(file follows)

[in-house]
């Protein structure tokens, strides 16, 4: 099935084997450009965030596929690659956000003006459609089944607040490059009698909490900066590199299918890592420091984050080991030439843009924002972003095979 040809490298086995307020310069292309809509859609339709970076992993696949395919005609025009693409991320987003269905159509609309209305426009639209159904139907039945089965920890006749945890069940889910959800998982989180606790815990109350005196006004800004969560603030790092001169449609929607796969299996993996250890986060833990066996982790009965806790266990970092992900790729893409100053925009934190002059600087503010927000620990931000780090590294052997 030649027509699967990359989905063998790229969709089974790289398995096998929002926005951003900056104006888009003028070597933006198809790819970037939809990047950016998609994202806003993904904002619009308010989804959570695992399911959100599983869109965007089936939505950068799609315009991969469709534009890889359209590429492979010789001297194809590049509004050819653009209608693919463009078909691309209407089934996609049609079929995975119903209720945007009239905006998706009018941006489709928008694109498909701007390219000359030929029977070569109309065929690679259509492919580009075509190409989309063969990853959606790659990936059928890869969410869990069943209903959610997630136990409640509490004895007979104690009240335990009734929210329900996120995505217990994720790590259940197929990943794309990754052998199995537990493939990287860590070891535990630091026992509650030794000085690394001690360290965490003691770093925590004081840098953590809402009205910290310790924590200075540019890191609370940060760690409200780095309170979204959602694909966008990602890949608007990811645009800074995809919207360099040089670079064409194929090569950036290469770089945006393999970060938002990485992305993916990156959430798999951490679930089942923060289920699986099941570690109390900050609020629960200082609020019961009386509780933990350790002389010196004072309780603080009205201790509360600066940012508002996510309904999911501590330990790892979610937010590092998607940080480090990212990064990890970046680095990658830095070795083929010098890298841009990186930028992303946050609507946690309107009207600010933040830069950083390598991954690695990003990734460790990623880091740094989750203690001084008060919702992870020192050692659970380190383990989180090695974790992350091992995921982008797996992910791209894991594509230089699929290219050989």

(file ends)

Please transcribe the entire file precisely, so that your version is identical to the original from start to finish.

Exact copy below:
[in-house]
């Protein structure tokens, strides 16, 4: 099935084997450009965030596929690659956000003006459609089944607040490059009698909490900066590199299918890592420091984050080991030439843009924002972003095979 040809490298086995307020310069292309809509859609339709970076992993696949395919005609025009693409991320987003269905159509609309209305426009639209159904139907039945089965920890006749945890069940889910959800998982989180606790815990109350005196006004800004969560603030790092001169449609929607796969299996993996250890986060833990066996982790009965806790266990970092992900790729893409100053925009934190002059600087503010927000620990931000780090590294052997 030649027509699967990359989905063998790229969709089974790289398995096998929002926005951003900056104006888009003028070597933006198809790819970037939809990047950016998609994202806003993904904002619009308010989804959570695992399911959100599983869109965007089936939505950068799609315009991969469709534009890889359209590429492979010789001297194809590049509004050819653009209608693919463009078909691309209407089934996609049609079929995975119903209720945007009239905006998706009018941006489709928008694109498909701007390219000359030929029977070569109309065929690679259509492919580009075509190409989309063969990853959606790659990936059928890869969410869990069943209903959610997630136990409640509490004895007979104690009240335990009734929210329900996120995505217990994720790590259940197929990943794309990754052998199995537990493939990287860590070891535990630091026992509650030794000085690394001690360290965490003691770093925590004081840098953590809402009205910290310790924590200075540019890191609370940060760690409200780095309170979204959602694909966008990602890949608007990811645009800074995809919207360099040089670079064409194929090569950036290469770089945006393999970060938002990485992305993916990156959430798999951490679930089942923060289920699986099941570690109390900050609020629960200082609020019961009386509780933990350790002389010196004072309780603080009205201790509360600066940012508002996510309904999911501590330990790892979610937010590092998607940080480090990212990064990890970046680095990658830095070795083929010098890298841009990186930028992303946050609507946690309107009207600010933040830069950083390598991954690695990003990734460790990623880091740094989750203690001084008060919702992870020192050692659970380190383990989180090695974790992350091992995921982008797996992910791209894991594509230089699929290219050989």